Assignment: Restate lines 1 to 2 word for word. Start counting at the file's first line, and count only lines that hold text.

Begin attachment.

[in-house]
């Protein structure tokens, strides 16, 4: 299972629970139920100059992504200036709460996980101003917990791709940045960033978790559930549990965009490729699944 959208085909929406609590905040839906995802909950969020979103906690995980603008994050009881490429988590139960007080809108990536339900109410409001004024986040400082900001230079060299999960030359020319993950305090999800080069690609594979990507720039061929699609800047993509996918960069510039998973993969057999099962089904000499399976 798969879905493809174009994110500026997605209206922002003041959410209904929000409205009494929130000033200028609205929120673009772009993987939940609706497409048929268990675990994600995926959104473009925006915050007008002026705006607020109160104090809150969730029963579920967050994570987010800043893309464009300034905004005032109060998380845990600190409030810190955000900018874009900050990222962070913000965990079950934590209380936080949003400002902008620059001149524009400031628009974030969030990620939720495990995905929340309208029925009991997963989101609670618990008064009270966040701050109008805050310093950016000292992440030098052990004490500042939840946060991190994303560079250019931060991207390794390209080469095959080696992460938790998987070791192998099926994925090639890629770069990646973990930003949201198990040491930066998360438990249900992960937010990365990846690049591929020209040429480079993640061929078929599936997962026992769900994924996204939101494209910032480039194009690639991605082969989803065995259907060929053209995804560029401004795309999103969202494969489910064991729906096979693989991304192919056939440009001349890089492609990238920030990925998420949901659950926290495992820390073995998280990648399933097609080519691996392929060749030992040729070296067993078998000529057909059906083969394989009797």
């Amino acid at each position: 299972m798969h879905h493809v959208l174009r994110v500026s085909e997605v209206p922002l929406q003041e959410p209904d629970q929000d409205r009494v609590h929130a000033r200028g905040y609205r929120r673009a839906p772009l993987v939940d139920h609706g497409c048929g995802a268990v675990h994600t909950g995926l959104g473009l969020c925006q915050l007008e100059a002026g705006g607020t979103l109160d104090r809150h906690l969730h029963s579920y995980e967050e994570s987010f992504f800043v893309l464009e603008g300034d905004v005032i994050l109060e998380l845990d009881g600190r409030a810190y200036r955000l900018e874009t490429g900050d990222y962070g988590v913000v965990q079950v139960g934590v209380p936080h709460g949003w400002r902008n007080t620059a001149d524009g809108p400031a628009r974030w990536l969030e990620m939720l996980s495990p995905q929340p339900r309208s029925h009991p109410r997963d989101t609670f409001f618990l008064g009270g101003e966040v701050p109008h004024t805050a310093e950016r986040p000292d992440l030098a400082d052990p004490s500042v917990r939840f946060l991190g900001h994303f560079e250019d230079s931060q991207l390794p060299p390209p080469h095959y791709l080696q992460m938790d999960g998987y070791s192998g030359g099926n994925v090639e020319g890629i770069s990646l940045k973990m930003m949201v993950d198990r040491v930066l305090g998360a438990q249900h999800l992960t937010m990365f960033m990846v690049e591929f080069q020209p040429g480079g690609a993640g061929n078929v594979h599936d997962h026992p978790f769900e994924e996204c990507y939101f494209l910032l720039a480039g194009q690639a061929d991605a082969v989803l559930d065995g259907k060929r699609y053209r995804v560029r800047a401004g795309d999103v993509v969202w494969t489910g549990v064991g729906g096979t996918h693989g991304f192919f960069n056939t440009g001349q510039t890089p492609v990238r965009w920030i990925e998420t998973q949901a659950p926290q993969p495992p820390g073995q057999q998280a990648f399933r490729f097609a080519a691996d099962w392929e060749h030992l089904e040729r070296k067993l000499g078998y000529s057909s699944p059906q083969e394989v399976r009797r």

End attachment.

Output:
[in-house]
């Protein structure tokens, strides 16, 4: 299972629970139920100059992504200036709460996980101003917990791709940045960033978790559930549990965009490729699944 959208085909929406609590905040839906995802909950969020979103906690995980603008994050009881490429988590139960007080809108990536339900109410409001004024986040400082900001230079060299999960030359020319993950305090999800080069690609594979990507720039061929699609800047993509996918960069510039998973993969057999099962089904000499399976 798969879905493809174009994110500026997605209206922002003041959410209904929000409205009494929130000033200028609205929120673009772009993987939940609706497409048929268990675990994600995926959104473009925006915050007008002026705006607020109160104090809150969730029963579920967050994570987010800043893309464009300034905004005032109060998380845990600190409030810190955000900018874009900050990222962070913000965990079950934590209380936080949003400002902008620059001149524009400031628009974030969030990620939720495990995905929340309208029925009991997963989101609670618990008064009270966040701050109008805050310093950016000292992440030098052990004490500042939840946060991190994303560079250019931060991207390794390209080469095959080696992460938790998987070791192998099926994925090639890629770069990646973990930003949201198990040491930066998360438990249900992960937010990365990846690049591929020209040429480079993640061929078929599936997962026992769900994924996204939101494209910032480039194009690639991605082969989803065995259907060929053209995804560029401004795309999103969202494969489910064991729906096979693989991304192919056939440009001349890089492609990238920030990925998420949901659950926290495992820390073995998280990648399933097609080519691996392929060749030992040729070296067993078998000529057909059906083969394989009797």